September 23, 2022

MBTA opens new office to meet Federal Transit Administration safety guidelines

The Massachusetts Bay Transportation Authority (MBTA) has launched a new monitoring office to respond to the findings of the Federal Transit Administration’s Safety Management Inspection (SMI) report, which was released on August 31, 2022.

MBTA’s Office of Quality, Compliance and Oversight will operate outside of the current authority structure and will be led by Katie Choe, who will act as Director and report directly to MBTA’s Managing Director, Steve Poftack.

The office will provide a monthly public report detailing MBTA’s progress in implementing the FTA guidelines outlined in its final SMI report, which include:

  • Manage the impact of operations, maintenance and capital projects needs on the available workforce;
  • Prioritization of security management information;
  • Effectiveness of safety communication; and
  • Operating conditions and policies, procedures and training.

“The Office of Quality, Compliance and Monitoring will help support MBTA’s more than 6,000 employees, from walkers and inspectors to operators and motorists, by giving them the tools they need to succeed, including training, documentation and support systems as we continue to implement the recommended actions outlined in the FTA report,” Choe said. “I have seen with my own eyes through countless New England winters, events such as championship parades and in their daily work, the perseverance, effort and focus of the workforce of MBTA and I am confident they will rise to the occasion again.”

Who is Katie Choe?

To be clear, Choe brings more than confidence and optimism to his new role. She has over two decades of experience in construction management and safety oversight. Prior to becoming Director of MBTA’s Office of Quality, Compliance and Oversight, she served as MBTA’s Head of Capital Provision. MBTA says it has led and delivered infrastructure projects that have supported and transformed MBTA’s subway, commuter rail and bus systems and the authority attributes its success to its leadership and collaboration across multiple departments.

Prior to joining the MBTA, Choe worked as Chief Engineer and Director of Construction Management at the City of Boston’s Department of Public Works, where she led the development of the award-winning Public Works Climate Resilient Design Standards, StreetCaster’s equity-based infrastructure investment strategy and was responsible for a $40 million annual construction program.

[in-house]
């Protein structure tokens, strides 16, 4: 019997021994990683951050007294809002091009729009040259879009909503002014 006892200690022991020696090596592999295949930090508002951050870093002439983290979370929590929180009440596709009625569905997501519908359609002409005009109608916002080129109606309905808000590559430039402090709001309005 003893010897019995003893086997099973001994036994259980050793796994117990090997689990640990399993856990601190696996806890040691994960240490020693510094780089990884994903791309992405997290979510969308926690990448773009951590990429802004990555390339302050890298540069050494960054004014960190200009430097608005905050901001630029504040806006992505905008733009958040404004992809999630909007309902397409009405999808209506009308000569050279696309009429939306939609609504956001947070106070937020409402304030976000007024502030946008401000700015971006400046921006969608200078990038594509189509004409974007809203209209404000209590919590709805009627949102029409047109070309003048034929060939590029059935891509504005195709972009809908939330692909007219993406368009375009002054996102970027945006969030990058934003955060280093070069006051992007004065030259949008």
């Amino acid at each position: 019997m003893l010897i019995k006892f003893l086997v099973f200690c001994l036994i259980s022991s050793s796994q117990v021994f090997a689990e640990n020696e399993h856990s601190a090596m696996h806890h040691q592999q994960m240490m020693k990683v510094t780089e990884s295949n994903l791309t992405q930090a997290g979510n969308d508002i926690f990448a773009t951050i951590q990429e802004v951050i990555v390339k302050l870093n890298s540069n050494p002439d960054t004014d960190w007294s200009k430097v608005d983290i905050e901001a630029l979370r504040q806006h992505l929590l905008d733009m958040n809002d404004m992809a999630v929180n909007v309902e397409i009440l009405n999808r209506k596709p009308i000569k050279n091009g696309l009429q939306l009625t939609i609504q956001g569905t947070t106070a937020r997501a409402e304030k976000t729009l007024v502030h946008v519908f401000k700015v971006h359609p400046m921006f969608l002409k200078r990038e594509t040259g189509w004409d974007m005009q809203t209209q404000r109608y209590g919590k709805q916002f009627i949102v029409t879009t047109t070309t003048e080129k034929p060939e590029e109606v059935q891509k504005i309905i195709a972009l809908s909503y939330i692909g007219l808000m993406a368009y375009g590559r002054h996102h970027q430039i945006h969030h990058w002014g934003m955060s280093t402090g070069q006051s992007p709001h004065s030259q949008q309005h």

Choe has also held various positions at the Massachusetts Port Authority (Massport), including as construction project manager, sustainability program manager, and deputy director of capital programs, overseeing the development of sustainable design standards and guidelines. award-winning companies and responsible for the development and implementation of Massport’s five-year, $1 billion capital plan.

Measures taken to address security issues

While the FTA SMI report focuses on four key areas, it includes a total of 53 actions MBTA needs to take to improve its security challenges. Poftak said MBTA has implemented or is beginning to implement half of these actions. He noted that MBTA has facilitated several new security risk management workshops over the past two months, that MBTA’s security department has expanded its security meeting framework to include performance-based security data reviews. and that radio dead spots have been confirmed with frontline personnel, and regular reporting and confirmation has been established with MBTA reporting that the majority of spots have been resolved.

SMI’s report noted the observed imbalance between MBTA’s focus on completing capital projects versus safety-critical operations and maintenance activities. According to MBTA, the Massachusetts Department of Transportation (MassDOT) will engage with a consultant to assess the potential benefits of a large multimodal construction unit outside of MBTA and other MassDOT agencies. The objective of such a unit would be to remove the management of large projects from agencies such as MBTA. This model is similar to that which MBTA has adopted with the Green Line Extension and South Coast Rail projects, but this new engagement would explore opportunities to extend this model.

MBTA management and authority unions began meeting in late August to engage stakeholders in workforce safety communications and meetings on topics and issues. security issues. According to MBTA, the goal will be a workforce that fully embraces a safety-focused culture and embraces its practices for lasting improvement. MBTA also says it is developing a series of Requests for Proposals (RFPs) to support MBTA staff with input from stakeholders and union groups. MBTA is targeting the end of the week to post RFPs directly related to the scope of MBTA’s Office of Quality, Compliance and Oversight.

Massachusetts Governor Charlie Baker tables supplementary budget that includes $200 million proposal for MBTA to support MBTA’s work to meet FTA safety guidelines and $10 million to establish an academy training, under MassDOT, which will create a talent pipeline to meet MBTA staffing challenges.

“MBTA’s number one priority remains the safety of our riders and employees. We are grateful to the FTA for their recommendations as we build on many actions and initiatives already in place across the organization to strengthen our safety management,” Poftak said. “Under Katie Choe’s leadership, I am confident that through the Office of Quality, Compliance and Oversight, the MBTA will be better positioned to address the challenges it has faced and implement changes in the organization and the system in order to provide a safer and more reliable T.”